Jim Morris with Elizabeth Kahney, his Laboratory Manager and former undergraduate research student, who will be leaving soon to begin graduate school at Johns Hopkins University.

Jim Morris works with Elizabeth Kahney, his laboratory manager and former undergraduate research student, who soon will be leaving to begin graduate school at Johns Hopkins University.
Image Credit: Katie Black

CLEMSON — Clemson University professor James Morris recently was honored by the Biology Division of the national Council on Undergraduate Research.

Morris, of the genetics and biochemistry department in the College of Agriculture, Forestry and Life Sciences, received an honorable mention for his superior mentoring of undergraduate students and their research. He is one of three professors nationwide to be recognized by Biology Division. The Council on Undergraduate Research has more than 10,000 members.

Through Clemson’s Creative Inquiry program for undergraduate research, Morris works with four to six undergraduates in his lab every semester and two over the summer. Students typically begin as sophomores or juniors. First they shadow a senior undergraduate or graduate student to learn research methods and lab protocols. Then they begin working on a small project that they can grow into independent, autonomous research.

“Leading graduate schools and medical schools want students who have completed independent research, gone to conferences and published papers as undergraduates,” said Morris. “Here they have the opportunity, the support and the encouragement to do that.”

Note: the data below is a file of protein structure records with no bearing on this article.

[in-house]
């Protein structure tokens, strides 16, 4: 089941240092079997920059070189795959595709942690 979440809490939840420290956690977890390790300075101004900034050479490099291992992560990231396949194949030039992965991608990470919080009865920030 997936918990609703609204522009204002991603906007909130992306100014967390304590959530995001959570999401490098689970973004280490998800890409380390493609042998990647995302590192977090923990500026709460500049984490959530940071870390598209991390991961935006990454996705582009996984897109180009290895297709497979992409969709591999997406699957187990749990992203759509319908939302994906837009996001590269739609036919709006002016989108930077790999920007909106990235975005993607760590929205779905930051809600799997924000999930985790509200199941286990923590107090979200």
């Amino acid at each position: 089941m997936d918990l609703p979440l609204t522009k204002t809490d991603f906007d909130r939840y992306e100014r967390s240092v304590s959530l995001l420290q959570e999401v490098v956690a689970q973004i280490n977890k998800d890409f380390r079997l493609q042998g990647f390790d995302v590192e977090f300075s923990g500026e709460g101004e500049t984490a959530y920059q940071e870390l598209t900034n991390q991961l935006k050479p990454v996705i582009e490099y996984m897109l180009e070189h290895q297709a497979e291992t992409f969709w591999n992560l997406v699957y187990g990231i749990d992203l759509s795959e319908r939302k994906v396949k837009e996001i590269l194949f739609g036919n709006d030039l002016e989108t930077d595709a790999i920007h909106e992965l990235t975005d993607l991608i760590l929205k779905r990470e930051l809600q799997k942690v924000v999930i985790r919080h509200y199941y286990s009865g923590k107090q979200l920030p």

Morris has been mentoring undergraduate students for the 12 years he has been at Clemson. With major research grants from the National Institutes of Health (NIH) and a family with two young children, demands on his time are many. His wife and research partner on NIH grants, Meredith Teilhet Morris, is assistant professor in the department of genetics and biochemistry, also is a partner in managing their complex lives.

How does he find the time to be so dedicated to undergraduate students while also giving time to his family, graduate students, and post-doctoral researchers? To Morris that is an easy question.

“They keep me engaged in the research. We do experiments together shoulder to shoulder and I love their enthusiasm for what they discover. They keep me inspired,” he said.

The Morrises are scientists in the Eukaryotic Pathogens Innovation Center (EPIC) and recently were awarded a $347,263 two-year grant from NIH to discover metabolic targets that could lead to a cure for African sleeping sickness, Trypanosoma brucei, a disease that puts nearly 60 million people in sub-Saharan Africa at risk.



The Eukaryotic Pathogens Innovation Center (EPIC), founded in February 2013, is an interdisciplinary research cooperative at Clemson University. It stands at the forefront of biomedical research on eukaryotic pathogens, which are the causative agents of some of the most devastating and intractable diseases of humans including malaria, amoebic dysentery, sleeping sickness, Chagas disease and fungal meningitis. Globalization has resulted in an increase in such infections in the U.S. and many eukaryotic pathogens are also classified as bioterrorism agents and/or neglected tropical diseases (NTDs). The global importance of these pathogens is what motivates our faculty members, who have established a lengthy track record of major contributions in this area of research.